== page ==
As work on the fairgrounds project closed, Johnson was assigned to the Ottumwa Art Center (Ottumwa, IA), working for the state's Federal Art Project director (WPA), Francis Robert ("Bob") White. His general duties included teaching painting and drawing classes for adults, as well as providing gallery talks and hanging exhibitions. In April 1940, Johnson was released from his Ottumwa appointment and that summer, joined the staff of the new Des Moines Art Center as its assistant director. There, he supervised exhibition hangings, marketing efforts, and general maintenance of the facility, all the while employed as a member of the creative division of the Iowa Art Project. In August 1940, Marion Gilmore received Johnson's assistance in applying gesso to the Corning (IA) wall that would soon bear her "Band Concert" mural. In 1941, Johnson became acting director of the Des Moines Art Center; he then began experimenting with silk screen printing and lithography.

Johnson was also employed by the Treasury Relief Art Project (TRAP, 1935-1937) as a project assistant to Bob White, organizer of the Cooperative Mural Painters Group of Cedar Rapids. The team was responsible for the Linn County, federal courthouse mural commission. The project was inspired by the work of Mexican muralists and was destroyed after years of complaints about its subject matter. The mural's four panels featured expansive scenes of American, pioneer life, the rise of the Industrial Age and growth of cities, the use of early medicine to treat disease, and most notably, a series of images focusing on frontier justice, including a lynching. Johnson was later transfered from the TRAP program to the Iowa Works Progress Administration (WPA) Art Project in the summer of 1937.

Local criticism also greatly impacted a 1937 mural project, a gift for the Sunshine Mission, Cedar Rapids' original homeless shelter, founded in 1895. Johnson and Bob White were assisted by Harry D. Jones, a member of the cooperative. The trio painted scenes that employed contemporary images to convey Bible stories. Threats to paint over the mural reached their height in February 1938, when the state ACLU chapter's involvement allowed the work to finish and ultimately, to defer to the mission's leadership as the final arbitrator. Johnson lived for several years in the city's Granby Building, home to many artists’ studios. Later, he worked for Collins Radio Company (Rockwell-Collins International) as a security guard. He died in Cedar Rapids in January 1963.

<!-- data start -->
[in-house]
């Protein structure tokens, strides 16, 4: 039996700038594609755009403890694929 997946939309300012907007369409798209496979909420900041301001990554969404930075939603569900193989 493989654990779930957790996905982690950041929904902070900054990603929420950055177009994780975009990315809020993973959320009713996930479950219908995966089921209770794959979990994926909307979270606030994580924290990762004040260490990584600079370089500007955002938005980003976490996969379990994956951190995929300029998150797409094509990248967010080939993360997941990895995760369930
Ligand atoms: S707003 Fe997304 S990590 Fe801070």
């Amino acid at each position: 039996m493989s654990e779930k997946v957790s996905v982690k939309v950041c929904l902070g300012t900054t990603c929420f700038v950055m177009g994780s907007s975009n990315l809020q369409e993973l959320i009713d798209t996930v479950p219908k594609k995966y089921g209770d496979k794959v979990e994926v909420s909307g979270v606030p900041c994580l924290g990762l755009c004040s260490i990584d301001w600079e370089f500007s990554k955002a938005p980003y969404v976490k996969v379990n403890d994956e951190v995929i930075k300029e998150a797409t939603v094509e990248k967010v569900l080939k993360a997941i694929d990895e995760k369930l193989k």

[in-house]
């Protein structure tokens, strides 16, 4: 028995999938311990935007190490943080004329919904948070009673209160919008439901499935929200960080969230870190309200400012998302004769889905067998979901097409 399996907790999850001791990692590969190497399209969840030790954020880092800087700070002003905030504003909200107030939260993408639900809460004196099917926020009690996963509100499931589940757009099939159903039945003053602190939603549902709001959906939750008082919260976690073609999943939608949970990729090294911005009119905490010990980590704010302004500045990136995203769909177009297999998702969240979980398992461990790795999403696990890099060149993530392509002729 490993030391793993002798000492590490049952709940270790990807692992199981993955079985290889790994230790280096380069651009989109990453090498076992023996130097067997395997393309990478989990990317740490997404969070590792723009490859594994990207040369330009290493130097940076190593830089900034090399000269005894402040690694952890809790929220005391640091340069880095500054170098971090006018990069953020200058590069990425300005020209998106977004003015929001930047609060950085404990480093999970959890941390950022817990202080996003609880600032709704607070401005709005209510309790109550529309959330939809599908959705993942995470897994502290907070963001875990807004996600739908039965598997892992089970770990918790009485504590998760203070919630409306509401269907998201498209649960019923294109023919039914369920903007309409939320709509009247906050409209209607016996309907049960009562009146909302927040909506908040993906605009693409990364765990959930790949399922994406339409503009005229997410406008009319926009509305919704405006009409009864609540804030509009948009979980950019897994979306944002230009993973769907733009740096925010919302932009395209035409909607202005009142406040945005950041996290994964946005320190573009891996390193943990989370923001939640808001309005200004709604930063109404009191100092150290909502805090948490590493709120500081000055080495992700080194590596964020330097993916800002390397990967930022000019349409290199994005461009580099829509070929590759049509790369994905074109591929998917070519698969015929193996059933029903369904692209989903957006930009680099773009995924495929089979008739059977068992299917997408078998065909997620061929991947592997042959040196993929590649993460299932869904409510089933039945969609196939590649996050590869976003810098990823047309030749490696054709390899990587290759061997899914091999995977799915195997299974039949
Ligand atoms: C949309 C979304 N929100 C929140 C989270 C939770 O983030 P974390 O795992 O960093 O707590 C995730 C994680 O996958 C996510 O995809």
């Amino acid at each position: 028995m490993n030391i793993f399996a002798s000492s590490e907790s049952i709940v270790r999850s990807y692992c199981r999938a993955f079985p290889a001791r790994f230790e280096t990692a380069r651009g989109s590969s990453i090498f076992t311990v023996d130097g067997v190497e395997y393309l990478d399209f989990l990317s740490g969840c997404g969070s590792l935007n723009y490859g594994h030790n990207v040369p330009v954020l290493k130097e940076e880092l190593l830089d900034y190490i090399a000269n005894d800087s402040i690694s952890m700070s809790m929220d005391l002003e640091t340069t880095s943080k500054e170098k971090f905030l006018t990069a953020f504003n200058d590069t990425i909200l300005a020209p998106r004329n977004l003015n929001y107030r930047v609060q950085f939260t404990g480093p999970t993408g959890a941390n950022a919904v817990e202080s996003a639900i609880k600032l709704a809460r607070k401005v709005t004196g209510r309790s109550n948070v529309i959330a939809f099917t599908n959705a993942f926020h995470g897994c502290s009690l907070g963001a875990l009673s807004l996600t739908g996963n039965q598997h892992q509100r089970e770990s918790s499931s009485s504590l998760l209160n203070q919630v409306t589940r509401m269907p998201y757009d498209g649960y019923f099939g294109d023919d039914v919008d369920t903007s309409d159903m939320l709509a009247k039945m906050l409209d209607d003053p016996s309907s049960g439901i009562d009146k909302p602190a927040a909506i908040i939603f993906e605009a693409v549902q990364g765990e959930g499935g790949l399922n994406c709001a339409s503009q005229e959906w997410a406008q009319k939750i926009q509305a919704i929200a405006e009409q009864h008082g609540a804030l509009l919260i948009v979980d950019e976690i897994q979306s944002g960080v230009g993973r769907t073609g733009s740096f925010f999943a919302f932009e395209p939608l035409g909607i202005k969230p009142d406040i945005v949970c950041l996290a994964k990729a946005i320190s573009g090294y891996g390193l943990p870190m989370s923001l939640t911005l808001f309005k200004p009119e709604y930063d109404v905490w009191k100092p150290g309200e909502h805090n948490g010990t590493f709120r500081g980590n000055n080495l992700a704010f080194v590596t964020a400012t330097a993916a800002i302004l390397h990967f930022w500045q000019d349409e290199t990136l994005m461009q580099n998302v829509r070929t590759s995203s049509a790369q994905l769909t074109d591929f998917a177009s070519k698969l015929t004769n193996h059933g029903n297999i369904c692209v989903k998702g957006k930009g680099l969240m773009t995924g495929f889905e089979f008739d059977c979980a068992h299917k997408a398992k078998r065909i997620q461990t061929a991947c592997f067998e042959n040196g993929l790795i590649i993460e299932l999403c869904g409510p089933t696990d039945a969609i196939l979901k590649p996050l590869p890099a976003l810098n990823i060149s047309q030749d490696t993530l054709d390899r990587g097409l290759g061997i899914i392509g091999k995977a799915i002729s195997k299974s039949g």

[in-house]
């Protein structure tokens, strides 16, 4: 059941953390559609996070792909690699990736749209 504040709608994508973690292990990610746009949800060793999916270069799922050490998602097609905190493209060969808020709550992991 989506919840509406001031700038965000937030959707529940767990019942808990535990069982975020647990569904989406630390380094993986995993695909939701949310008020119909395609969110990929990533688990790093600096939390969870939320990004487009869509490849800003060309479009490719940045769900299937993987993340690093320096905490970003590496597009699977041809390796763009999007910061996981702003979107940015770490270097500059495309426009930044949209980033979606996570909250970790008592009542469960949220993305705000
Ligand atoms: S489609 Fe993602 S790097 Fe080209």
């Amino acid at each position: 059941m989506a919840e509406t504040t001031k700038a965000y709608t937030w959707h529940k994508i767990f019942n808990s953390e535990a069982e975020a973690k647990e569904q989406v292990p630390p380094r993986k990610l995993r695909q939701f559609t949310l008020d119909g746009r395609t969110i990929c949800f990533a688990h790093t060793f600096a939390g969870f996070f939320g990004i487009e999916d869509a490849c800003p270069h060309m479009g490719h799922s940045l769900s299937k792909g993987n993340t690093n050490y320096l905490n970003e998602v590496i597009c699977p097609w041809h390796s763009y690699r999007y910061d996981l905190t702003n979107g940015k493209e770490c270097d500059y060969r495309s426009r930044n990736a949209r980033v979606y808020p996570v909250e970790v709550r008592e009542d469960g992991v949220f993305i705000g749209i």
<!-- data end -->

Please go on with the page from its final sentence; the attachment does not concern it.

One wall of the mural in the former federal courthouse (now being converted to become the Cedar Rapids City Hall) has been restored. It is a handsome, colorful depiction of several aspects of settlement and development of the Midwestern United States. The next page (click here) has a larger version on the entire wall. Use the scroll bar at the bottom of the page to see the entire image.

The first scene on the left is about the Native Americans.

This is followed with the pioneers.

Next slavery and European immigrant labor are depicted.

The railroad, Asian workers and the beginnings of industrialization are the next scene.

Farming and abundance follow.

Modern heavy industry and a comment on the lives of workers are in the last section.

The following four works by Howard C. Johnson are used with the permission of the family of Tom, Christine, and Laura J. Barta, Ames, Iowa.

"Day in March" (watercolor, undated). From the private collection of the Thomas Barta family.

"Open Country" (pen and ink drawing, 1942). From the private collection of the Thomas Barta family.

"Black Over White" (watercolor, 1941).  The painting was exhibited in the 44th Annual Watercolor and Print Exhibition (1946) at the Philadelphia Academy of Fine Art (PAFA) and retains its original exhibit entry form on the back of the frame. From the private collection of the Thomas Barta family.

“Abandoned Quarry” (oil on canvas, 1937). Shown in the American Paintings and Sculpture 48th Annual Exhibition (1937-1938) at the Art Institute of Chicago. The work’s gold plate notes a first place award at the 1938 Iowa Artists Exhibit at Cornell College in Mount Vernon. From the private collection of the Thomas Barta family.

Howard C. Johnson -  From the large group photo of The 1932 Stone City Art Colony and School found on the Artists: 1932 page.

Howard C. Johnson. From the large group photo of The 1932 Stone City Art Colony and School found on the Artists: 1932 page.

Photo taken at the Stone City Art Colony.

Undated photo.



When Tillage Begins: The Stone City Art Colony and School
Published online October 2003 by the
Busse Library,
Mount Mercy University
Cedar Rapids, Iowa
Telephone: 319-368-6465
Fax: 319-363-9060